At the pub at Cafe Royal And, like all orchestras, Ling's has a conductor. Baba: large, refined resplendent in his safari suit, master of all he surveys. With discreet flicks of his gold bracelet-clad wrist, he controls and coordinates the players around him, directing and guiding them, keeping them in time, rewarding them with a flicker of a smile when they've played their parts well. There to assist him is his son, who we will call Baby. With the sangfroid of Sumo wrestlers, this Baba-Baby pair have maintained consistently high standards, ensuring that every customer goes home well satisfied.

An immediate relief in the food at Ling's Pavilion is that there is no ChIndian' influence in the kitchen, The food is subtle, clean and simple. Though most of the fare is great, the starters are particularly delicious. A barbecued meat platter comes sizzling to the table, with an assortment of tender meats offset by a peanut dip. The fried cream corn is excellent, with its crisp exterior collapsing into a smooth soft filling, and the dim sum platters on offer are delectable. Follow this with prawns in black bean sauce and a clay pot of steamed rice, and you're floating above the fake tree, touching the fake sky.

Leopold Café: From Hippie to Hip, Leopold Café has been through it all. A large airy hall, with a high ceiling, opening flat out onto the Causeway, this is the Mecca of weary travellers. A place to meet, to swap stories and to write letters.

Those Flower Children of the 60s, who could not manage to make do with love and fresh air alone and whose appetite for food often overtook their hunger for nirvana, planted Leopold firmly on the lower-budget tourist map. With the wilting away of these Flowers, back to boring, normal lives in some Godforsaken suburbia, only the dregs remained at Leopold. Just when this slide into sleaze seemed irreversible, and the place looked set to become a strip joint, the change began. Slowly but surely, lower budget foreign tourists started creeping in. Seeing this, Bombay's own chatterati and arts crowd slid a jhola and a Kolhapuri chappal in, and soon Leopold was seen as a cool place to lounge around at. Fortunately, the management had the good sense to chivvy up their act at the same time, and suddenly Leopold was thriving. Its never looked back since.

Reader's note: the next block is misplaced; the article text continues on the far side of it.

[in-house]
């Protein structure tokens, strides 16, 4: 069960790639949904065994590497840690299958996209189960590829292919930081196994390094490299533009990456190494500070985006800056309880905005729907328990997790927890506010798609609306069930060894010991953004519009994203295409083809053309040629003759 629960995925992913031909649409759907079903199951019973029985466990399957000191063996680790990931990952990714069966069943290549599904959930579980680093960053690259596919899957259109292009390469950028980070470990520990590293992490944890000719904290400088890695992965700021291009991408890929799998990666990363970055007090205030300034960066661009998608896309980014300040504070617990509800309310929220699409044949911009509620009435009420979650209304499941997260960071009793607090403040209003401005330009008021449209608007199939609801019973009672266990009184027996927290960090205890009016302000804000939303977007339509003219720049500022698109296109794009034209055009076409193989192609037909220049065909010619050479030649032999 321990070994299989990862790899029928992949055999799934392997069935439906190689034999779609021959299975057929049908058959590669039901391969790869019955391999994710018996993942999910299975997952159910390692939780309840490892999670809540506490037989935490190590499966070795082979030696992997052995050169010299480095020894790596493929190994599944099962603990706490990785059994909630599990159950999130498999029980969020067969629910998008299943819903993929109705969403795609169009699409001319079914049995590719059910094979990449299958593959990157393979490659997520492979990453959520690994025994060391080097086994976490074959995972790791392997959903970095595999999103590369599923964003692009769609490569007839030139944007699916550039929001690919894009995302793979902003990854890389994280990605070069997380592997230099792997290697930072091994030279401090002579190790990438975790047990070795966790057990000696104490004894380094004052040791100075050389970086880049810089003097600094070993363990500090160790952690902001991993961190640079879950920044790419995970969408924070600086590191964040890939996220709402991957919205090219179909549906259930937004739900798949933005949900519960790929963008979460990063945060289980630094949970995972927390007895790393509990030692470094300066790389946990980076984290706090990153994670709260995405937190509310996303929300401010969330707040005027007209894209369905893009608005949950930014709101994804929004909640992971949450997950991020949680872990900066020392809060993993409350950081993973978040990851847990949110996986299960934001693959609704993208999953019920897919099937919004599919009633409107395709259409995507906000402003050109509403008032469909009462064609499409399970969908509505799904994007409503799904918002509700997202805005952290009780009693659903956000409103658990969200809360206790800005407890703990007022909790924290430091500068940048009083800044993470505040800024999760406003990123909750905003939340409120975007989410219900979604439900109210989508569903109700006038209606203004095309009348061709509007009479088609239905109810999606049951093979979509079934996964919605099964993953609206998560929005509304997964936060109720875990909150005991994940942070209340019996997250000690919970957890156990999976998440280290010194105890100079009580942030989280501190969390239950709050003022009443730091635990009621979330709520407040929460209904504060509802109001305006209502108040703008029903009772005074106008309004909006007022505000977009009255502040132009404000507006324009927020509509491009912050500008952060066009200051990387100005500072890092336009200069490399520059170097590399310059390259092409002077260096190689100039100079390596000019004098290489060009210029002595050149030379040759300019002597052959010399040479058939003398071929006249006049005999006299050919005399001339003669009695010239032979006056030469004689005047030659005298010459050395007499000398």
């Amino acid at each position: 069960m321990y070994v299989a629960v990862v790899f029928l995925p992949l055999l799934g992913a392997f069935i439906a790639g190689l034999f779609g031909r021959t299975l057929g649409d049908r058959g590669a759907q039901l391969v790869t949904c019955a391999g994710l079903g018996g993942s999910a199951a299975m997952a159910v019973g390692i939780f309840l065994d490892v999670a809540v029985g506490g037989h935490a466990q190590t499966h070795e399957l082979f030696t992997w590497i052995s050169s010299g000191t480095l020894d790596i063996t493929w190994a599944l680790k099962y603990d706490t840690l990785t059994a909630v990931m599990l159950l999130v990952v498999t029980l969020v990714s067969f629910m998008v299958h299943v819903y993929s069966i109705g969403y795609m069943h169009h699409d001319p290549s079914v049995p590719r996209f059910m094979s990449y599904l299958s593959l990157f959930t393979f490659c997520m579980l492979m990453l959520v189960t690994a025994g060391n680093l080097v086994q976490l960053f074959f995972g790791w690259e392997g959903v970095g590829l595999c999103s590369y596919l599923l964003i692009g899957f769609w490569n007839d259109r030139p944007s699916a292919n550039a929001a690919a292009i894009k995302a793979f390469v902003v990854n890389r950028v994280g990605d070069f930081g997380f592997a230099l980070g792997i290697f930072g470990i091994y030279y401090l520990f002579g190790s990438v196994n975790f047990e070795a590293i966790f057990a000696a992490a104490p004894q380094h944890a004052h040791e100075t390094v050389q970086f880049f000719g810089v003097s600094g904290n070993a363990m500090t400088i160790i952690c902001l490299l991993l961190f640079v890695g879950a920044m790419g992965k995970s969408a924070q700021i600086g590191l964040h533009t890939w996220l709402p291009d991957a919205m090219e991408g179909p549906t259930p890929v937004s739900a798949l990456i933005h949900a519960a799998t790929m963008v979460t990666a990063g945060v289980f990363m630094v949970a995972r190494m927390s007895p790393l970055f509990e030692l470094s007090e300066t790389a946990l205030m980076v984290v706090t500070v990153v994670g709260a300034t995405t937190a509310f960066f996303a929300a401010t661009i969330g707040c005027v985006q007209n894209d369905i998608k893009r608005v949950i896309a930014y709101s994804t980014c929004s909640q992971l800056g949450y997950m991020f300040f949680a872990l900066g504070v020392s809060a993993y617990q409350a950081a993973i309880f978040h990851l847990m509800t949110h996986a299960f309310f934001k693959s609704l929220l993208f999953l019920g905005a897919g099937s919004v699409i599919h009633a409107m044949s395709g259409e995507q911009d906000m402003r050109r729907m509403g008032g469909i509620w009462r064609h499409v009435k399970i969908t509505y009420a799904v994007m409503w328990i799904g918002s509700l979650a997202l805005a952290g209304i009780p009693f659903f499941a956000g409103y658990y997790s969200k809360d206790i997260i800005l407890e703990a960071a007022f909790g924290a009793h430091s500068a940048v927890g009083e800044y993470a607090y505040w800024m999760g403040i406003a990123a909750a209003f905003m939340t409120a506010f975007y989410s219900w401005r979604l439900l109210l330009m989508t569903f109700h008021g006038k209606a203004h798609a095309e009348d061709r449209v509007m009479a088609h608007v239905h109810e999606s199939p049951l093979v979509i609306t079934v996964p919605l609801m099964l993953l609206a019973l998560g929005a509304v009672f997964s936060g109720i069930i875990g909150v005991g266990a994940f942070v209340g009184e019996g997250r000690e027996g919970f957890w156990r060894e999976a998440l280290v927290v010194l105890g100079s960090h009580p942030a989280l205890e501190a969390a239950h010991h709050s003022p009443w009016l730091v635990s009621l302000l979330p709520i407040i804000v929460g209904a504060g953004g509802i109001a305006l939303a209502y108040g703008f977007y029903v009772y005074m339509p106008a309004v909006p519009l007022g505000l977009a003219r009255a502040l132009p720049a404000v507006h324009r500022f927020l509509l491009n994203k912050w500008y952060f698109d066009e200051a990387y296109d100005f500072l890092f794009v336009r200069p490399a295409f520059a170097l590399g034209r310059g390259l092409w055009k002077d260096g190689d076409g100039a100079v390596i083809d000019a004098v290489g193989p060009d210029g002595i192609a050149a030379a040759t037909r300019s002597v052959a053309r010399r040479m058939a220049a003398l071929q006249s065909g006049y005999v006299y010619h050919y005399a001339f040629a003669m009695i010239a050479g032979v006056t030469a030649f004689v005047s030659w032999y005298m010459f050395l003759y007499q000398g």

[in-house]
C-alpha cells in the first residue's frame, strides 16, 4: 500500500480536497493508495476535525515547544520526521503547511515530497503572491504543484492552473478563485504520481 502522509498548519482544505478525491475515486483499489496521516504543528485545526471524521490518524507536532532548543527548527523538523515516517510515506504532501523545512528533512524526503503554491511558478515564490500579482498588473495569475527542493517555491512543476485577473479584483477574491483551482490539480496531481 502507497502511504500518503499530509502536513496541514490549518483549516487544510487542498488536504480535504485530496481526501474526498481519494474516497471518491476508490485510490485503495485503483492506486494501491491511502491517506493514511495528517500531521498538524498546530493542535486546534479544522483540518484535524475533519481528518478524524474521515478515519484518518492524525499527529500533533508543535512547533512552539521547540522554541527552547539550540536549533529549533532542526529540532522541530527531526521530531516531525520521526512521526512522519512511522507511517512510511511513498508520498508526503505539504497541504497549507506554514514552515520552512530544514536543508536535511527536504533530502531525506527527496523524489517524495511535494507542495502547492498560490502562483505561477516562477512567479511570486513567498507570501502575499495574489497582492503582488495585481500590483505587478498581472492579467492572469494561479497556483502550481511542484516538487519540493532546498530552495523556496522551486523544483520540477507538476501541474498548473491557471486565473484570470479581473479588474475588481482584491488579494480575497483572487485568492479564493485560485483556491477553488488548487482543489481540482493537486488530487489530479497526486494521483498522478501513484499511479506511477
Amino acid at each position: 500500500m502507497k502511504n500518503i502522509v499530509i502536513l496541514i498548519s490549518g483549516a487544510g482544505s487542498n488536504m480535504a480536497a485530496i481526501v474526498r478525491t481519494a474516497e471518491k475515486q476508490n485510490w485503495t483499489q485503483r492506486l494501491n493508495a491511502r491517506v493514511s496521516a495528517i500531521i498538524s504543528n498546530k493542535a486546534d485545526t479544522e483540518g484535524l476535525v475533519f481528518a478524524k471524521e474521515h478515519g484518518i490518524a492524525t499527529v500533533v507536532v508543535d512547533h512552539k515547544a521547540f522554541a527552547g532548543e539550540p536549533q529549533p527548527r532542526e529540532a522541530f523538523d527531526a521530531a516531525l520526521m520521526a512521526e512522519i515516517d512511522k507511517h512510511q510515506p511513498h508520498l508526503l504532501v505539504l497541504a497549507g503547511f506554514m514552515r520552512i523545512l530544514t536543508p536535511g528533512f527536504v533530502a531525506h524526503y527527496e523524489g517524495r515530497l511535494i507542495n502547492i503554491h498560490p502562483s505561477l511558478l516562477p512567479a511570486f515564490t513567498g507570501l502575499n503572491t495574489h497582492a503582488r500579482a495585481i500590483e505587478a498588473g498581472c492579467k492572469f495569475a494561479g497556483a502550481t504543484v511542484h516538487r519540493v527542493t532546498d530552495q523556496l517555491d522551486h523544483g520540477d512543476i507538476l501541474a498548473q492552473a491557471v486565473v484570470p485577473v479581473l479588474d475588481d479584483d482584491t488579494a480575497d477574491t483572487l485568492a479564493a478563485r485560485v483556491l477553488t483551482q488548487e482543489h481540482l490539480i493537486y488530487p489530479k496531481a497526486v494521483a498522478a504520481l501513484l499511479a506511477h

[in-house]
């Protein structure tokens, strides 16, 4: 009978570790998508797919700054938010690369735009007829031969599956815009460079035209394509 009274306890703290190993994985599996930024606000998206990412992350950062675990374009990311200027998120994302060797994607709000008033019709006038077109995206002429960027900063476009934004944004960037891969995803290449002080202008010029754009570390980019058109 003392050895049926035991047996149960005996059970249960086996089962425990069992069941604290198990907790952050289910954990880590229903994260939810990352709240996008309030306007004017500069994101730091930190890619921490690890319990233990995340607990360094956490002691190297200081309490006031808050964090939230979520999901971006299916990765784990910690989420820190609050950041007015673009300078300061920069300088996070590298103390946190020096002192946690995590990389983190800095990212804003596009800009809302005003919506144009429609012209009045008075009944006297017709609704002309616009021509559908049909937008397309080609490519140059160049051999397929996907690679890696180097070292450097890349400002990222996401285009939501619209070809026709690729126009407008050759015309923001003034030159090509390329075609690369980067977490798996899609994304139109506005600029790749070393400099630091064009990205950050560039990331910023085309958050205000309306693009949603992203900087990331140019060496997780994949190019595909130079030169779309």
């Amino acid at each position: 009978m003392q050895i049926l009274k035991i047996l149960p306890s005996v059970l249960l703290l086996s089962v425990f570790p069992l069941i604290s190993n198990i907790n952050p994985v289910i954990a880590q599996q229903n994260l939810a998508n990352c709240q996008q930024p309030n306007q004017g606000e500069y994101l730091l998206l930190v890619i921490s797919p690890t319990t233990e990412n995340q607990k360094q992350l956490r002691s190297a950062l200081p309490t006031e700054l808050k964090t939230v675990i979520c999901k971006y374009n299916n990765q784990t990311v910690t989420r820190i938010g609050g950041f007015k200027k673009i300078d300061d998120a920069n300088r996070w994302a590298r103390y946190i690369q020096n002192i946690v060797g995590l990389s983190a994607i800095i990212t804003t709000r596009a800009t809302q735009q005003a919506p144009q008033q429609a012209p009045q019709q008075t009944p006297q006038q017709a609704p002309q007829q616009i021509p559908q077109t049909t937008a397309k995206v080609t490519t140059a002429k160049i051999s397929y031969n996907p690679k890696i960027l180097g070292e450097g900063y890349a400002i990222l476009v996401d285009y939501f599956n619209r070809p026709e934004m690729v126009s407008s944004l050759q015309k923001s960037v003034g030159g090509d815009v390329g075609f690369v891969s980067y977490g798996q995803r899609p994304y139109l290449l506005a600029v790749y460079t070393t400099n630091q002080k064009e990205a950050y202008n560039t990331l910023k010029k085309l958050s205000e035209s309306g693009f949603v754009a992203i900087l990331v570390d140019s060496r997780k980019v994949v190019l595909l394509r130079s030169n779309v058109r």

The food on offer covers a wide range of cuisines, bound together by the qualification that it must be palatable to foreigners. This makes for strictly non-spicy food. Breakfasts are fun at Leopold, generously served with the option of large glasses of fresh fruit juices. Lunch and dinner fare include a mixture of Chinese, Iranian, tandoori, Parsi and continental dishes. Something for everyone.

And someone for everyone as well. The crowd at Leopold caters to as many 'palettes' as the food. African students sit around and smoke at one table, next to a young beer-sipping Scandinavian couple flushed to a lobster orange and poring meticulously over some guidebook. A group of puffy eyed sailors stroll in with women of questionable intent, past the stares of a group of Arab men, taking time off from their food to do a little sightseeing.

Delhi DurbarYou cannot wrap up a restaurant guide to Colaba Causeway without mentioning Café Royal a respectable sizzler, steak and sandwich joint opposite the Regal, with its chic interior and stylish crowd, next door to Chikita, where (rumour has it) there is a hole in the wall, through which select male clients can avail of dishes not on the menu! It would be impossible to respect such a guide without a detailed discussion on the virtues of the authentic and spicy Goan food served up at Martin's Lunch Home. Or the depressing ambience but delicious Parsi food at the Strand Coffee House next door. No guide would be worth the reading if it ignored the staidness of Café Paradise and Edward VIII, where nothing has changed for the last 50 years, and probably never will, or Voodoo, the unofficial rendezvous joint of Bombay's gay community, where staidness is a forgotten word.

In short, this guide is not worth the read, so, if you've reached upto here, please don't waste any more time

Photographs by Jewella C Miranda

Bombay City Guide